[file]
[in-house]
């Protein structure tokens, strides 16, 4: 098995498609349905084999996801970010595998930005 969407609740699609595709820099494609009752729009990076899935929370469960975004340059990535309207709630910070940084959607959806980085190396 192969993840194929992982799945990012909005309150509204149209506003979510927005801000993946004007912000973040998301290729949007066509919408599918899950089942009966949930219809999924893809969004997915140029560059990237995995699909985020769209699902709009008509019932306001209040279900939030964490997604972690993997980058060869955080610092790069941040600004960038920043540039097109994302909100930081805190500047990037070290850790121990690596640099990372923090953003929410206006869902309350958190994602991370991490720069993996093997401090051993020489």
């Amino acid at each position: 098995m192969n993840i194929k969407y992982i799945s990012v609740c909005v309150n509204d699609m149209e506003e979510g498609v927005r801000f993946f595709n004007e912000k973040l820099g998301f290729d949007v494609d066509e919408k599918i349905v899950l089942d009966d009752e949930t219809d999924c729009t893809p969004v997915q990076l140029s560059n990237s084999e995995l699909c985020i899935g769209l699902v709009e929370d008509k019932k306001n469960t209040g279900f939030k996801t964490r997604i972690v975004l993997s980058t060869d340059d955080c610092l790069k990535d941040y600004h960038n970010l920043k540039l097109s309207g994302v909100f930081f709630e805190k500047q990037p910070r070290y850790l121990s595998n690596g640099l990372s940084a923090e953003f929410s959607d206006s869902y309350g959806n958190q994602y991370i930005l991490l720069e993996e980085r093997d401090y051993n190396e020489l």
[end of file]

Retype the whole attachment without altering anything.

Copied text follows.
[in-house]
């Protein structure tokens, strides 16, 4: 098995498609349905084999996801970010595998930005 969407609740699609595709820099494609009752729009990076899935929370469960975004340059990535309207709630910070940084959607959806980085190396 192969993840194929992982799945990012909005309150509204149209506003979510927005801000993946004007912000973040998301290729949007066509919408599918899950089942009966949930219809999924893809969004997915140029560059990237995995699909985020769209699902709009008509019932306001209040279900939030964490997604972690993997980058060869955080610092790069941040600004960038920043540039097109994302909100930081805190500047990037070290850790121990690596640099990372923090953003929410206006869902309350958190994602991370991490720069993996093997401090051993020489």
């Amino acid at each position: 098995m192969n993840i194929k969407y992982i799945s990012v609740c909005v309150n509204d699609m149209e506003e979510g498609v927005r801000f993946f595709n004007e912000k973040l820099g998301f290729d949007v494609d066509e919408k599918i349905v899950l089942d009966d009752e949930t219809d999924c729009t893809p969004v997915q990076l140029s560059n990237s084999e995995l699909c985020i899935g769209l699902v709009e929370d008509k019932k306001n469960t209040g279900f939030k996801t964490r997604i972690v975004l993997s980058t060869d340059d955080c610092l790069k990535d941040y600004h960038n970010l920043k540039l097109s309207g994302v909100f930081f709630e805190k500047q990037p910070r070290y850790l121990s595998n690596g640099l990372s940084a923090e953003f929410s959607d206006s869902y309350g959806n958190q994602y991370i930005l991490l720069e993996e980085r093997d401090y051993n190396e020489l």